Evolution and possibilities of literary criticism

Literary criticism is defined as the study and interpretation of literature. There are many schools of literary criticism, including medieval, Renaissance, 19th century, and new criticism. Literary criticism is often influenced by literary theory; however, literary critics have not always been theoretical.

Whether to delimit literary theory and criticism remains a matter of controversy. For example, the Johns Hopkins Guide to Literary Thought and Criticism uses both the terms literary theory and criticism to describe the same concept. Another school of thought is that while the theory is abstract or general, it deals specifically with a particular job and is more specific. The critique could be published in the form of essays or books which are often published in academic journals and popular newspapers.

Classical and medieval criticism is believed to be as old as literature itself, and Aristotle’s description of literary forms with specific commentary dates back to the 4th century BC. Plato’s criticism of poetry and Bharata Muni’s literary criticism of ancient Indian literature in his famous book Natya Sastra are some of the other examples of classical criticism.

It is interesting to note that most of the medieval criticism focused on religious texts, from Jewish Christian and Islamic literature. A strong application of literary criticism is evident in Arabic literature and Arabic poems of the 9th century; particularly by Al-Jahiz in his al-Bayan wa-‘l-tabyin and al-Hayawan and by Abdullah ibn al-Mu’tazz in his Kitab al-Badi.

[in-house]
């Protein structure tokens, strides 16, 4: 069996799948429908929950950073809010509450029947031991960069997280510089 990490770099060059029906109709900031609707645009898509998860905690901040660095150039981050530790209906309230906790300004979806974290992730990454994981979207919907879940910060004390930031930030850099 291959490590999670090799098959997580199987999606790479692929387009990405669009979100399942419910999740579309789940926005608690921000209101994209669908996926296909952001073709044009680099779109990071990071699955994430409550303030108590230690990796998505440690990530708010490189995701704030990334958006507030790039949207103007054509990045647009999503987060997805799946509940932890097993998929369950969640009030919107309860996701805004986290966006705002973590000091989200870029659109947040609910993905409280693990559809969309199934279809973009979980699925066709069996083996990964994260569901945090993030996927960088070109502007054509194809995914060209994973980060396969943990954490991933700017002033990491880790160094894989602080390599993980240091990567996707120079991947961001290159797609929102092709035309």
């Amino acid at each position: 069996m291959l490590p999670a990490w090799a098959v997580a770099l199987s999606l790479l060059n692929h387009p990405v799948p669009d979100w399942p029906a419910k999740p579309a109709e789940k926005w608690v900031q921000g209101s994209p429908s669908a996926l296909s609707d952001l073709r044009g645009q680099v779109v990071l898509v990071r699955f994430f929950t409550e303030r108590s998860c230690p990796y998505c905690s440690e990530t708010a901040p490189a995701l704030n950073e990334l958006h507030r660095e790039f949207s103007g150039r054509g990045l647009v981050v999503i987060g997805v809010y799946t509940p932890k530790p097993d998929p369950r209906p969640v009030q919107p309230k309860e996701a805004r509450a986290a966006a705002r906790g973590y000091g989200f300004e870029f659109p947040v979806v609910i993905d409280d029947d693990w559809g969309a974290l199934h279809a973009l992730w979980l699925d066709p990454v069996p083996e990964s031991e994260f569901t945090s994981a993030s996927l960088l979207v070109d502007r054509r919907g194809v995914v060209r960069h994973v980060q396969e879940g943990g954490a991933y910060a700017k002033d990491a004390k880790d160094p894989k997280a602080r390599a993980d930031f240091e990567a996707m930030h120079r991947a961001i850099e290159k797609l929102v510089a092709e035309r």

During the Renaissance era, literature evolved to become the core of culture, so both the poet and the author were equally involved in the preservation of literary traditions. Some of the first evidence of literary criticism dates back to 1498 with Giorgio Valla’s Latin translation of Aristotle’s Poetics.

The early 19th century heralded the British Romantic movement, which unleashed new aesthetic ideas in literary study that suggested that works of literature do not always have to be beautiful, perfect, or romantic, and can cover any subject that might interest readers. German Romanticism, which evolved later, also focused on other attributes such as wit or humor in literary works. The late 19th century saw the rise of many authors who were held in high esteem for their criticism rather than for their own literary creations.

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